Question: Are you a plot driven writer, or a character driven writer?
Are you more interested in the espionage, or the character’s personal journey to deal with it?
Yes, you need to have both a plot and characters. They need to blend together to create story. But you approach them slightly differently.
For instance, I’m a plot person. I want to know about situations: what if the power plant blew up and exposed a genuine alien space craft in the middle of England? What if a gnome was found making cookies in a tree, and he poisoned everyone with butterscotch cookies to keep them quiet?
Then, I take the situation and wonder who would be involved in that kind of predicament. What kind of person would I want to follow through that journey?
But I know a lot of writers who are character driven. They think up interesting people first, and then decide on what situation would test those sorts of folks.
Either way, at some point you have to decide whose point of view you’re going to ask the reader to spend time with. Who’s story is it really? Who’s thoughts and emotions really matter when it comes down to it?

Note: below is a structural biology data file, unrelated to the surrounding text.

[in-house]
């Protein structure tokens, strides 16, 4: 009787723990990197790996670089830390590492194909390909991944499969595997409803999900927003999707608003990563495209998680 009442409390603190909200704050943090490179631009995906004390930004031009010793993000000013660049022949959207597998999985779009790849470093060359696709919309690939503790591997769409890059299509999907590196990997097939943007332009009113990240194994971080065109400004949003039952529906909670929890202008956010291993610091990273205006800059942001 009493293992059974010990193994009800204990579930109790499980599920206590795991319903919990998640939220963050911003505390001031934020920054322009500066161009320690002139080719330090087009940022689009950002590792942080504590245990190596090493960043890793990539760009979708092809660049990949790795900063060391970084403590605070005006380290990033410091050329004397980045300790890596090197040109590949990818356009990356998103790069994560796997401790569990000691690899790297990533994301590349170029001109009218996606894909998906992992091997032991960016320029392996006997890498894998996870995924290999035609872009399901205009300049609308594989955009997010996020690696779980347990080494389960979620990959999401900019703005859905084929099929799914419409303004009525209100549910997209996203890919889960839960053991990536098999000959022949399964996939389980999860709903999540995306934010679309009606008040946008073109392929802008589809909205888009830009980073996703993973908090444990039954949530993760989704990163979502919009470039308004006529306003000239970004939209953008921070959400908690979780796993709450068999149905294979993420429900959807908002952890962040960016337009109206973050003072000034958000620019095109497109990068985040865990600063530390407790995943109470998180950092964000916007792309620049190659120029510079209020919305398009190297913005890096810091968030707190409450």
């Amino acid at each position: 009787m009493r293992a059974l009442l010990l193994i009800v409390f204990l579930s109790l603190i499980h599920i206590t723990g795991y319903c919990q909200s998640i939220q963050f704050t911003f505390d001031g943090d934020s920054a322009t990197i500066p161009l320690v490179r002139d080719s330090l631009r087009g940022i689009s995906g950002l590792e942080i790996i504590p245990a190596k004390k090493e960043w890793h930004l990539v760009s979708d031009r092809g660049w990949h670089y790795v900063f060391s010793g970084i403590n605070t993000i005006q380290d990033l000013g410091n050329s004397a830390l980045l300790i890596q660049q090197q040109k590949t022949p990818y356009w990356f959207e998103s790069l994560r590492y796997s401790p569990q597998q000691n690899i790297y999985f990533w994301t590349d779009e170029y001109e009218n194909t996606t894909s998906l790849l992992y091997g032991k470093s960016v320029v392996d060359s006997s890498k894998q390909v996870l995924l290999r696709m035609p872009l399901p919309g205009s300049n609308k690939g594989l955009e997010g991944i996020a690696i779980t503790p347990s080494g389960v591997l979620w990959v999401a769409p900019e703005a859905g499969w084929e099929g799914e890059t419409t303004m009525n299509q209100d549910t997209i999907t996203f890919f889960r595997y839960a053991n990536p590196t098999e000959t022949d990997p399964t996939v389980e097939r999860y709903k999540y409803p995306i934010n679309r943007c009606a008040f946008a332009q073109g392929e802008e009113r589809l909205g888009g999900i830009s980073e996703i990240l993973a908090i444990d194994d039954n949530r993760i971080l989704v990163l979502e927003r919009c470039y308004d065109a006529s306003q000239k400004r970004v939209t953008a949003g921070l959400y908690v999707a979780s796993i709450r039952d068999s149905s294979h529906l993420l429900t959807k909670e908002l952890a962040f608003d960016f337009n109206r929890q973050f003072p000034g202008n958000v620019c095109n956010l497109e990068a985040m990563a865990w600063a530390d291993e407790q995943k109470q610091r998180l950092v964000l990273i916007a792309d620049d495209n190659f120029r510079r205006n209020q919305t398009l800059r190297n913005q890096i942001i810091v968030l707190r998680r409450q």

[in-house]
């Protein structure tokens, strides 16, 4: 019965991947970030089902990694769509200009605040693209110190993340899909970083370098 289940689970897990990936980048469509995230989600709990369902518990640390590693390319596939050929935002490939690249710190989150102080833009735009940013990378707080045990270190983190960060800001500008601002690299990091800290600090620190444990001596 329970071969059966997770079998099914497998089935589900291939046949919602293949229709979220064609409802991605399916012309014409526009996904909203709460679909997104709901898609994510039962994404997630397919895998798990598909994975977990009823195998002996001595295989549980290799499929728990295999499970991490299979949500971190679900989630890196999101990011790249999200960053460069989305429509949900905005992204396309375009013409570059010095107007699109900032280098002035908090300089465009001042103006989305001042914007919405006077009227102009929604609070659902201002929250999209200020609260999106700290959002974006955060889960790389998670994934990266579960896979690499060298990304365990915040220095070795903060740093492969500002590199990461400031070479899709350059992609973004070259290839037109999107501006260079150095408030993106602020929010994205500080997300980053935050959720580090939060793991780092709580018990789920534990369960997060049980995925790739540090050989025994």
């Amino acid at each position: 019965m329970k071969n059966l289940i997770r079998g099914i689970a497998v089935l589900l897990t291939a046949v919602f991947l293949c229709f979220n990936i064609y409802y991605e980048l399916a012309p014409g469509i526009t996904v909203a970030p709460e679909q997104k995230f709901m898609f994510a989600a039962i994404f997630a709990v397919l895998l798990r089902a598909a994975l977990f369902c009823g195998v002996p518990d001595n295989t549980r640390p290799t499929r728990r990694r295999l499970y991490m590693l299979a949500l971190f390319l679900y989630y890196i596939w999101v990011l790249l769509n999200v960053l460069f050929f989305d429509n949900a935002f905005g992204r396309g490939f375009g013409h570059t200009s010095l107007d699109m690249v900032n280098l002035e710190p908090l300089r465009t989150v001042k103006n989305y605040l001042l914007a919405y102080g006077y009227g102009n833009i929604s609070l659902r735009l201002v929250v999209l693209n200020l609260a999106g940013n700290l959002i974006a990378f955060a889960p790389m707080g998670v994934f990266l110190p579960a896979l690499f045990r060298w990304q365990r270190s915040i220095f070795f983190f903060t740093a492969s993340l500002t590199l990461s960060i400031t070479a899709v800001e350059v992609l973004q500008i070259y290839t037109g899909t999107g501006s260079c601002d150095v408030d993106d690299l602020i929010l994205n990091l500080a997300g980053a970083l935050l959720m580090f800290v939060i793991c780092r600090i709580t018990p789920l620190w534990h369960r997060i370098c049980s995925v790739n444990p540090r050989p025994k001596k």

Often, we’re in the head of more than one character. But even so, it’s still usually more one character’s journey than the others. Tip: the more heads you’re in, the less we get a deep sense of each character, because you’re bouncing around so much it’s like a tennis match. Yes, some authors can pull off lots of points of view, but it takes a deft hand to do it well.
Point of view means we know what that character knows. We know what they feel, how they react, why they’re doing whatever they’re doing. Choose carefully. Ask yourself why that character. And if you decide to jump into someone else’s head, ask yourself how important it is to do so at that moment, or if you can get more mileage out of waiting to change PoV until a bit later. Staying with one for a while can force you to really get into their psyche, which will in turn draw the reader in.
Writing Challenge: what PoV are you using? How often do you switch?